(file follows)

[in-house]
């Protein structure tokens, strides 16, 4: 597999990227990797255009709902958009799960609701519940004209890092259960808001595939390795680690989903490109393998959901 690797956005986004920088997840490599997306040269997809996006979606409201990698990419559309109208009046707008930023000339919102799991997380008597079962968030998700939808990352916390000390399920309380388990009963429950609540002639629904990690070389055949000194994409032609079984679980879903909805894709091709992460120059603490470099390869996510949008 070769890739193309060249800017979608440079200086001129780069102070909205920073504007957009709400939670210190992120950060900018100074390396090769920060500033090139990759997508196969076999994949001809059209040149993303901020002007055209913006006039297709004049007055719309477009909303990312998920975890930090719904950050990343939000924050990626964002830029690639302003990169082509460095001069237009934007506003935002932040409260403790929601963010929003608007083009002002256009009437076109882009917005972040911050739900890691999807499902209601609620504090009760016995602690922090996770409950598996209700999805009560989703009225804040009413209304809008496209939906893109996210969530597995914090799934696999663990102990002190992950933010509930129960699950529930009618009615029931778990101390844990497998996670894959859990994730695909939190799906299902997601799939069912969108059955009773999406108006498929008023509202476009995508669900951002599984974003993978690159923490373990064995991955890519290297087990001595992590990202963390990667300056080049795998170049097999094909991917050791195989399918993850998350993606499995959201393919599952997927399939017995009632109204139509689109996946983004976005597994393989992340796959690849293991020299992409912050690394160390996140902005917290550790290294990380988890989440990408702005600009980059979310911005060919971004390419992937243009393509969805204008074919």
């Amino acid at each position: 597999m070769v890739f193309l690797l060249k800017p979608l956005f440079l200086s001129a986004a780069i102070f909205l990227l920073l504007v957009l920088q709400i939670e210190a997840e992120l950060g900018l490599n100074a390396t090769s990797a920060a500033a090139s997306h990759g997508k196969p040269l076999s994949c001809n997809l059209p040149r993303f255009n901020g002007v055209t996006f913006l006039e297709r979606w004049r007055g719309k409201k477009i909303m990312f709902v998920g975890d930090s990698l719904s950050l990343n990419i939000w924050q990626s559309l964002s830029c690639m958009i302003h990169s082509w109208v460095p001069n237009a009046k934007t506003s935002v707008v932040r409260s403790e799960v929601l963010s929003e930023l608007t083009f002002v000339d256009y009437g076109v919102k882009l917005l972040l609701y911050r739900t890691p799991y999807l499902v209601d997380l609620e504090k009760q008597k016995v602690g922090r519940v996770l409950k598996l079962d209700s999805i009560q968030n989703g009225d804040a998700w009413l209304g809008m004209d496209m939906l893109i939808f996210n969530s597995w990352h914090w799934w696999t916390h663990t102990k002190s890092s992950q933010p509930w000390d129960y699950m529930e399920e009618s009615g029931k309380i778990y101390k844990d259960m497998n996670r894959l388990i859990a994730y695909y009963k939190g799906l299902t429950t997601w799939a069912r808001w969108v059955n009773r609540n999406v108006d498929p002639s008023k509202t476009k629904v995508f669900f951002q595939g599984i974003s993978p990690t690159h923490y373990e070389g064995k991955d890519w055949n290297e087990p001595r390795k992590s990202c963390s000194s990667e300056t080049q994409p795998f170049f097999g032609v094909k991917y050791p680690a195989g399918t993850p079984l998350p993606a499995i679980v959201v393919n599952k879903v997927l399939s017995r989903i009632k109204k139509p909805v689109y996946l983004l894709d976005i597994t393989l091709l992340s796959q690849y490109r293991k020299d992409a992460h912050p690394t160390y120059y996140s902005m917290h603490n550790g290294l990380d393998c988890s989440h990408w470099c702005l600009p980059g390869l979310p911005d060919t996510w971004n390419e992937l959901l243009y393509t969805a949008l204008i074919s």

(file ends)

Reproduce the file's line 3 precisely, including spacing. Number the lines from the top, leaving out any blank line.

């Amino acid at each position: 597999m070769v890739f193309l690797l060249k800017p979608l956005f440079l200086s001129a986004a780069i102070f909205l990227l920073l504007v957009l920088q709400i939670e210190a997840e992120l950060g900018l490599n100074a390396t090769s990797a920060a500033a090139s997306h990759g997508k196969p040269l076999s994949c001809n997809l059209p040149r993303f255009n901020g002007v055209t996006f913006l006039e297709r979606w004049r007055g719309k409201k477009i909303m990312f709902v998920g975890d930090s990698l719904s950050l990343n990419i939000w924050q990626s559309l964002s830029c690639m958009i302003h990169s082509w109208v460095p001069n237009a009046k934007t506003s935002v707008v932040r409260s403790e799960v929601l963010s929003e930023l608007t083009f002002v000339d256009y009437g076109v919102k882009l917005l972040l609701y911050r739900t890691p799991y999807l499902v209601d997380l609620e504090k009760q008597k016995v602690g922090r519940v996770l409950k598996l079962d209700s999805i009560q968030n989703g009225d804040a998700w009413l209304g809008m004209d496209m939906l893109i939808f996210n969530s597995w990352h914090w799934w696999t916390h663990t102990k002190s890092s992950q933010p509930w000390d129960y699950m529930e399920e009618s009615g029931k309380i778990y101390k844990d259960m497998n996670r894959l388990i859990a994730y695909y009963k939190g799906l299902t429950t997601w799939a069912r808001w969108v059955n009773r609540n999406v108006d498929p002639s008023k509202t476009k629904v995508f669900f951002q595939g599984i974003s993978p990690t690159h923490y373990e070389g064995k991955d890519w055949n290297e087990p001595r390795k992590s990202c963390s000194s990667e300056t080049q994409p795998f170049f097999g032609v094909k991917y050791p680690a195989g399918t993850p079984l998350p993606a499995i679980v959201v393919n599952k879903v997927l399939s017995r989903i009632k109204k139509p909805v689109y996946l983004l894709d976005i597994t393989l091709l992340s796959q690849y490109r293991k020299d992409a992460h912050p690394t160390y120059y996140s902005m917290h603490n550790g290294l990380d393998c988890s989440h990408w470099c702005l600009p980059g390869l979310p911005d060919t996510w971004n390419e992937l959901l243009y393509t969805a949008l204008i074919s």